"My insurance is going up at least $100 a month, and I'm one of the lucky ones, because my kids are over 4 years old," says Richard Cantlupe, a social studies teacher at Westglades Middle School. "Some of these poor teachers who have dependents under 4, the rates are just totally outrageous. It represents a major cut in pay."

Superintendent James Notter announced publicly during a School Board meeting October 6 that the district would pick up the cost of health insurance increases. That's simply not true, teachers say.

"I think what the school district is doing right now is scandalous," says Broward Teachers Union spokesman John Ristow. "[Notter] was talking about how the district is picking up the cost of premiums for individual employees, but in fact, they are diverting the cost of premium increases to employees that pay for dependent coverage. Quite literally, the cost of dependent coverage is going up an average of 40 percent. It's a crime for him to be saying at a public meeting we're doing this when in reality they are doing something completely different."

Well, there's a lot of that going on at the School Board right now, especially when it comes to Stephanie Kraft, whose husband's deals have clearly had a corrupting influence on the entire board.

Take Thomas Coates, who is executive director of the School Board's facility management department. He confirmed last week that Mitch Kraft was working for Prestige Homes as the developer put pressure on his office to reduce fees owed to the School Board for two controversial housing developments on golf courses in Tamarac.

I asked Coates, who spoke about the matter reluctantly, if it was especially difficult to negotiate with a developer when a School Board's spouse was working on the other side of the table. "You could say that, yes," he said.

Of course it is. And that's one reason state and federal law makes little distinction between the politician and his or her spouse when it comes to graft: It's all going to the same household.

A trail of records obtained from the School Board confirmed that Mitch Kraft contacted board officials on behalf of Prestige and that Stephanie Kraft herself put pressure on district staff to make sure the $500,000 favor for the developer made it onto the July 24, 2007, School Board agenda, where Kraft was party of the unanimous vote to approve it.

Prestige, however, hasn't built the development yet and hasn't paid the fees, so they have gone back up during the past two years to nearly $1.85 million. Coates wrote in a memo that Prestige Homes owner Bruce Chait complained about it during a September 29 call, saying he hired Mitch Kraft for the specific purpose of keeping the fee down. Chait also said he would complain to Gov. Charlie Crist, whom he claimed supported his project.

Compounding the sleaziness of Kraft's Prestige Homes connection is the fact that the developer is alleged to have bribed former Broward County Commissioner Josephus Eggelletion with a golf club membership in exchange for his support for the two projects. Eggelletion was charged last month in a federal corruption sweep that also netted Gallagher. No charges have been filed in the golf membership case, though sources say it is still under active investigation.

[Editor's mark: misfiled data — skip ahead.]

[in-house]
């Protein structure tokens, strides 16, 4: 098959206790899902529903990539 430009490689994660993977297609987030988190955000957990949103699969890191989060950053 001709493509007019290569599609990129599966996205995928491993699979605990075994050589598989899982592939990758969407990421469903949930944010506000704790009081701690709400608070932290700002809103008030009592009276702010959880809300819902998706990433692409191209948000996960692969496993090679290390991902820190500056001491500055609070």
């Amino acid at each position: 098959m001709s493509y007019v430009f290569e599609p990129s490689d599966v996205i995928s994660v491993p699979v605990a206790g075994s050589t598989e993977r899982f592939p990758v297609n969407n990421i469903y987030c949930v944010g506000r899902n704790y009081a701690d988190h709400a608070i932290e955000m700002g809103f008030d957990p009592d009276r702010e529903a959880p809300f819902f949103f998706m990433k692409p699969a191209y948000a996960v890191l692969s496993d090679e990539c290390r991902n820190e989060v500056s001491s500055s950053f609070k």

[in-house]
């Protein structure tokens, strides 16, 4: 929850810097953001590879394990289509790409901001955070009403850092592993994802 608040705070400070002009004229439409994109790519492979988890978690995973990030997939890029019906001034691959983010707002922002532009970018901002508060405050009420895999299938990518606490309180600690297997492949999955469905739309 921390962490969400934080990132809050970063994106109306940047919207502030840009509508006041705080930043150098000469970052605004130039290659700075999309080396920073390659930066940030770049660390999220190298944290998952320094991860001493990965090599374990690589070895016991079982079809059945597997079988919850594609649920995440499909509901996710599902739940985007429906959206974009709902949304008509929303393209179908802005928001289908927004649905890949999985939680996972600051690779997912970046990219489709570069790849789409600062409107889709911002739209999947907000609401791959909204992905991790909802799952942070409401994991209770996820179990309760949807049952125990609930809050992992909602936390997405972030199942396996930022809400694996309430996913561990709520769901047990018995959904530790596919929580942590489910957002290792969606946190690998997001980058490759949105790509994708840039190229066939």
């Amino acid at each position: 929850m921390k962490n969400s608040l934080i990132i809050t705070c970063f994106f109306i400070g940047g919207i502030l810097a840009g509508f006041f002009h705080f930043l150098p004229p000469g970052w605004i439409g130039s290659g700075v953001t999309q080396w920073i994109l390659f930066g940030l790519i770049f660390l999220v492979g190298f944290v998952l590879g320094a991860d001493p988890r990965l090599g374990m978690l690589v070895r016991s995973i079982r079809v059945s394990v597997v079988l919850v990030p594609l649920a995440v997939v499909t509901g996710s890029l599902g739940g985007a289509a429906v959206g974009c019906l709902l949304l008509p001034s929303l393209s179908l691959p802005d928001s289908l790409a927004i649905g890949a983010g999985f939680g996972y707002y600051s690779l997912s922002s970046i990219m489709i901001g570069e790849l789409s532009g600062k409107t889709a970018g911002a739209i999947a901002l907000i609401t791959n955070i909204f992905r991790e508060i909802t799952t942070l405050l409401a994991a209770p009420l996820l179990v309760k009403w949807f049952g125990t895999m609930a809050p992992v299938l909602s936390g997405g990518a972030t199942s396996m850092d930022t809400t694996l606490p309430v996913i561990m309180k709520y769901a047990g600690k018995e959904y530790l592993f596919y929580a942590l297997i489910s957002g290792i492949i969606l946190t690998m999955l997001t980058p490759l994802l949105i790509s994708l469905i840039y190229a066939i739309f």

Although it's a bit surprising just how corrupt Kraft has been, she has favored special interests over taxpayers for years. She was first elected in 1998 on a promise of reform and accountable government. But it didn't take long before it was obvious she was more interested in protecting her political benefactors than the taxpayers.

The first real clue came in 2000, when she lashed out at a School Board audit that found the district had paid too much for a parcel of land purchased from developer Ron Bergeron. Kraft complained that Chief Auditor Pat Reilly's criticism of the Bergeron deal was "misleading and, frankly, borders on the fraudulent."

So why was Kraft defending Bergeron's profit? For one, Bergeron was a huge supporter of Kraft's and contributed money to her campaign and helped provide her a base of support. Bergeron had reason to back Kraft. Her campaign opponent, Don Samuels, had voted against buying the land for the bus depot (which, by the way, has turned into a huge boondoggle).

Another reason was that Bergeron's lawyer/lobbyist/girlfriend, Ali Waldman, helped run Kraft's campaign and served as her campaign treasurer.


Kraft's defense of the bad land deal led one volunteer for her campaign to question whether Kraft was corrupt. "We elected her because we trusted her," Lauderhill's Rose Leiterman said at the time. "Now I have my doubts. It makes me sad. I'm ashamed of her."

This summer, Kraft again showed her reluctance to protect taxpayers against big business interests when an audit showed that the school district had again been hornswoggled. Auditors found that taxpayers had been ripped off to the tune of $765,000 in a dubious post-Hurricane Wilma deal with AshBritt Inc. Kraft was outraged — but only at the auditors for exposing the situation.

While the School Board's building-boom frenzy continued the past few years, leading to hundreds of millions of dollars wasted and a small city's worth of empty classroom seats, Kraft backed it every step. She also voted for the district to skip conducting a state-required survey that would have shown that the construction wasn't necessary.

Kraft's relationships with Sterling and Prestige Homes are illegal, corrupt, and morally bankrupt. She should do the county a favor and resign now.